Read between the lines

The Number 23

Writing on bathroom stalls has really gotten outta hand.

Writing on bathroom stalls has really gotten outta hand.

Rated 3.0

Before I went to see The Number 23, I checked out its rating on Yeah, I know, I’m not supposed to do that, but screw it, I was bored. Anyway, the film is shaping up to be one of the year’s worst reviewed movies, getting a mere 8 percent of positive reviews on the site. Having seen this, I figured the movie would be a return to garbage for director Joel Schumacher, who hasn’t really sucked for quite some time.

Good god, I actually liked this screwball of a mystery-thriller. Yes, it’s preposterous, but you have to be nowadays to pull the wool over savvy audiences’ eyes. The Number 23 kept me involved, looks pretty damned good and managed to fool me more than once. Once again, I’m giving a positive review to a Schumacher film. Perhaps I am losing my freaking mind.

Jim Carrey, in dramatic-serious mode, plays Walter Sparrow, a dogcatcher who gets a strange book from his wife (Virginia Madsen) on his birthday. The book is some sort of twisted murder mystery, featuring a fixation with the number 23. As he reads further, he begins to channel the book’s obsession with the number, counting its appearances in his own life (his birthday, the date he met his wife, etc.). He also begins identifying and seeing himself as Fingerling, the novel’s tattooed, scruffy private investigator. Murderous nightmares and crazy coincidences ensue.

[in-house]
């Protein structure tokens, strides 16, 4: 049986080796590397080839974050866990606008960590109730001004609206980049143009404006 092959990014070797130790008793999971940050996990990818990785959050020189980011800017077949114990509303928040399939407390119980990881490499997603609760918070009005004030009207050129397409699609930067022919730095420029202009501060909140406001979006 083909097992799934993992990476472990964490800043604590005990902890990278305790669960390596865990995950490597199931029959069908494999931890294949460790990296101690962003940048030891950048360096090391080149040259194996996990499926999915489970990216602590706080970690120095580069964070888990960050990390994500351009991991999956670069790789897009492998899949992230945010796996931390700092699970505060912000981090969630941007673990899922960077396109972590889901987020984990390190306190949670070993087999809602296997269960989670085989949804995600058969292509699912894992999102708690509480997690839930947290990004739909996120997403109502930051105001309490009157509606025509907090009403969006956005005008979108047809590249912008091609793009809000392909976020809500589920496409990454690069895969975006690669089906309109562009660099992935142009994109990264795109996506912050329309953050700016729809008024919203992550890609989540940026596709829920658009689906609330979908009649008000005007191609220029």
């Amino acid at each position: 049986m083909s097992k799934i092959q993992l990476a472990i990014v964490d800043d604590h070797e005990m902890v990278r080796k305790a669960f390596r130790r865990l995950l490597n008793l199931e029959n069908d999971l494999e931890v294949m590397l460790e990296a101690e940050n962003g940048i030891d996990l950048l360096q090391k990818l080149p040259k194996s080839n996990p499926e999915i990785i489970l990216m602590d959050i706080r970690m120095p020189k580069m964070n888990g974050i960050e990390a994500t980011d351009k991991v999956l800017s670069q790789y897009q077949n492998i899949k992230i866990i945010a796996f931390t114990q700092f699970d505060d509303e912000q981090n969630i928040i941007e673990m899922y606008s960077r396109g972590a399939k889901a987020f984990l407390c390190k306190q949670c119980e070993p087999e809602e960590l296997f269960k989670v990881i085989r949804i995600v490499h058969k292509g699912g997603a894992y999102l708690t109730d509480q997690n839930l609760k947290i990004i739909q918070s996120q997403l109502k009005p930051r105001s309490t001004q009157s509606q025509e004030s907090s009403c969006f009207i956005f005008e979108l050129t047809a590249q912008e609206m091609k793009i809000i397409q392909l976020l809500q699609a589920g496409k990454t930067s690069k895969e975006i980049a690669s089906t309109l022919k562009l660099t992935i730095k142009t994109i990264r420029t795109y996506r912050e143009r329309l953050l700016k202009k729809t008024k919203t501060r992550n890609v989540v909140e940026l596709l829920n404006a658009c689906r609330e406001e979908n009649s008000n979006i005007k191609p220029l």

The film starts out as more of a meditation on the number 23, then it spirals into a murder mystery that seems to have an obvious conclusion at first, but then it takes some surprising twists and turns. I’m not going to say this is a classic film we’re talking about here, but it is competent and entertaining. A couple sequences are a little confusing, but I’m giving the film a pass for those.

Carrey is in fine form here. He’s playing, essentially, two characters, Sparrow in real life and Fingerling in the dream sequences. He captures a level of twitchiness that never becomes irritating, and he keeps Sparrow sympathetic no matter how crazy he gets. The sight of him painted up in tattoos is sort of funny, but that only amounts for a few seconds of movie time. Virginia Madsen, thankfully still experiencing a career resurgence, does nice work in the dual roles of Sparrow’s wife and Fingerling’s femme fatale, Fabrizia. Her role is required to deliver some of the film’s best acting, of which she’s certainly capable.

Schumacher is up to some of his old tricks, overdoing it in spots with the stylistic stuff. However, his directorial style this time out is surprisingly subdued. The film is “earthy” considering the man helming it. Schumacher normally goes for those overly lit, multicolored sets that assault the eyes. Here, he allows things to get darker. It’s probably his best-looking film since The Lost Boys. It’s shot with a washed-out tint by Matthew Libatique, who is becoming a giant of the craft. He’s worked the camera for all of Darren Aronofsky’s feature length films, including last year’s best film, The Fountain. He also shot Josie and the Pussycats, but I’ll forgive him for that.

Some critics have complained about the film’s ending. I think they’re complaining because the movie made them feel like idiots. Credit goes to the screenwriters for fashioning a film that is as confusing as it should be yet ties together really well in the end.

So there you go, a review of a Joel Schumacher film with minimal bile from me. I feel somewhat defeated in finding enjoyment in his latest films. I still hate you, Joel Schumacher, but I am now willing to confess that you are capable of making movies that don’t totally blow. Once again, just to make things clear, I still hate you.